Once again, we come to the great parting of the ways between Orthodox believers on the "Old Calendar" and those on the "New Calendar." The 13-day lag, of course, is with us year-round, since the fixed calendar never really stops. But for those blessed 18 weeks--more than a third of the year--we all share in common the movable feasts and fasts.
The movable calendar starts, at a minimum, ten weeks before Pascha and extends eight weeks after. The four Pre-Lenten Sundays include: Publican and Pharisee, Prodigal Son, Last Judgment, and Expulsion from Eden. Fasting is forbidden during the first week, regular during the second (ending with Meatfare Sunday), and vegetarian during the third (ending with Cheesefare Sunday).
Lent starts with Clean Week, the Monday after Cheesefare. Strict fasting continues for 40 days, including five Sundays: Triumph of Orthodoxy, Gregory Palamas, Exaltation of the Cross, Ladder of Divine Ascent, and Mary of Egypt.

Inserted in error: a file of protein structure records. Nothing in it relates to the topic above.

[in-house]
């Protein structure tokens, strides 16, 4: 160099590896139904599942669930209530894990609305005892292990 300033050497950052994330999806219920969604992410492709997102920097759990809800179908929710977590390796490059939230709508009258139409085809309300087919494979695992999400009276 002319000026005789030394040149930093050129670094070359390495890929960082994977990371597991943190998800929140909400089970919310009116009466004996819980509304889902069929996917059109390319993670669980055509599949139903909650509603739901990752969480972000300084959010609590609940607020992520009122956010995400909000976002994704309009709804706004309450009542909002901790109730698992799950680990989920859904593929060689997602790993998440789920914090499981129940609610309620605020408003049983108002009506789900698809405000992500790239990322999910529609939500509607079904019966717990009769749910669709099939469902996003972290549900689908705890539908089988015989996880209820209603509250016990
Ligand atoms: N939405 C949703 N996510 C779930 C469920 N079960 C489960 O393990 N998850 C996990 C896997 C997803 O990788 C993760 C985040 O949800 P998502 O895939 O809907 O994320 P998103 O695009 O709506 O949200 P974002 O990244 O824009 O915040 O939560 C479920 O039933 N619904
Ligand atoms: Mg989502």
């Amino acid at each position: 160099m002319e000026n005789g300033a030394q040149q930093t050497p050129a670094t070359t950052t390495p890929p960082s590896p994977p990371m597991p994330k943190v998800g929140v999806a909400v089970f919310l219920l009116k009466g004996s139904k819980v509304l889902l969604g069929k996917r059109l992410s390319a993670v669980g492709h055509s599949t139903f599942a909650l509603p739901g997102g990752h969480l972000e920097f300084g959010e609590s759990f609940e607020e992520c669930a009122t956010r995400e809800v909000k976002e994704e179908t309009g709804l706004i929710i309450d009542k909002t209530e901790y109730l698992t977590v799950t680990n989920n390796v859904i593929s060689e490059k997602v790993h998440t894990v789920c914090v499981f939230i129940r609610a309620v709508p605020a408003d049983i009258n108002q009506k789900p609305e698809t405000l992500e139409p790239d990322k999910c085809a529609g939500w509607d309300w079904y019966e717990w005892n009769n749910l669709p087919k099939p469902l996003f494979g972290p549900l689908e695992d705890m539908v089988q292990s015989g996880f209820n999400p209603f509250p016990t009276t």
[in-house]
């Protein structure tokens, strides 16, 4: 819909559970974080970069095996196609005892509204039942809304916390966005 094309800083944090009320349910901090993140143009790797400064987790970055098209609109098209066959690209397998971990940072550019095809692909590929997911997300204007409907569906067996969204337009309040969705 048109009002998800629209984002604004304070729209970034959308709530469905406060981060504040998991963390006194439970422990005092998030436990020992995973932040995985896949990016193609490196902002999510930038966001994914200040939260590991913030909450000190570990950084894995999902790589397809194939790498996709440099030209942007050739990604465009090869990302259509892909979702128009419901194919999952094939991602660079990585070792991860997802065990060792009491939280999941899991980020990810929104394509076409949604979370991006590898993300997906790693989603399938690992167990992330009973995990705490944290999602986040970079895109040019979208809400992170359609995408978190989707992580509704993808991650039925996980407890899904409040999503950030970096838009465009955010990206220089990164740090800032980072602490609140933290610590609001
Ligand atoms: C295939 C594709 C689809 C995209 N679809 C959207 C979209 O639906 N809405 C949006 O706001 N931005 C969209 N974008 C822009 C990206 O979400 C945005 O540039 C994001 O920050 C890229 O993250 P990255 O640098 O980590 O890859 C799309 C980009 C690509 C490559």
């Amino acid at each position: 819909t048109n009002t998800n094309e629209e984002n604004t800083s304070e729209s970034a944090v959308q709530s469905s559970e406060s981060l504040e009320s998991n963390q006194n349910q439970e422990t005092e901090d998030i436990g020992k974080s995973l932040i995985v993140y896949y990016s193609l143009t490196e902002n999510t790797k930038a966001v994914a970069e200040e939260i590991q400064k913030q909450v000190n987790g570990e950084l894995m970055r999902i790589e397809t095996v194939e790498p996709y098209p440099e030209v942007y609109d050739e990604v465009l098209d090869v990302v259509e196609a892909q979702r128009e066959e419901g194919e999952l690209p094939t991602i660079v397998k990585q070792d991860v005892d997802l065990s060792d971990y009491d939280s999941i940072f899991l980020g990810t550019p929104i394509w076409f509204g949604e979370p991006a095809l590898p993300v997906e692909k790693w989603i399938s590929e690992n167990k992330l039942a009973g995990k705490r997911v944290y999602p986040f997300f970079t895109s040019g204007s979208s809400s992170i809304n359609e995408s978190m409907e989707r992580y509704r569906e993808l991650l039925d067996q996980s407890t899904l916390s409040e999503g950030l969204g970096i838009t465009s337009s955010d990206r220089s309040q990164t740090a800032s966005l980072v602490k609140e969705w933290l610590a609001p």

The 40-day fast of Lent ends on Friday, followed by Lazarus Saturday, Palm Sunday, and the even stricter fast of Holy Week. Pascha follows on Sunday, then Bright Week, with fasting forbidden. Normal fasting resumes after Thomas Sunday, the first of six Sundays identified between Pascha and Pentecost: Thomas, Myrrhbearing Women, Paralytic, Samaritan Woman, Blind Man, and Holy Fathers.
The Feast of Ascension always falls on the Thursday before Holy Fathers, exactly 40 days after Pascha. Pentecost follows, on the 50th day after Pascha, then fasting is forbidden for a week until the Sunday of All Saints. That Monday starts the Apostles' Fast, which lasts until the Feast of Peter and Paul on June 29. This fast bridges the gap back to the fixed calendar and thus marks the end of the movable feasts. It's always 13 days longer on the Old Calendar than the New, and the rest of the year is just more of the same.
At least we have this much in common, but it still seems a high price to pay so we can celebrate Christmas on Western time.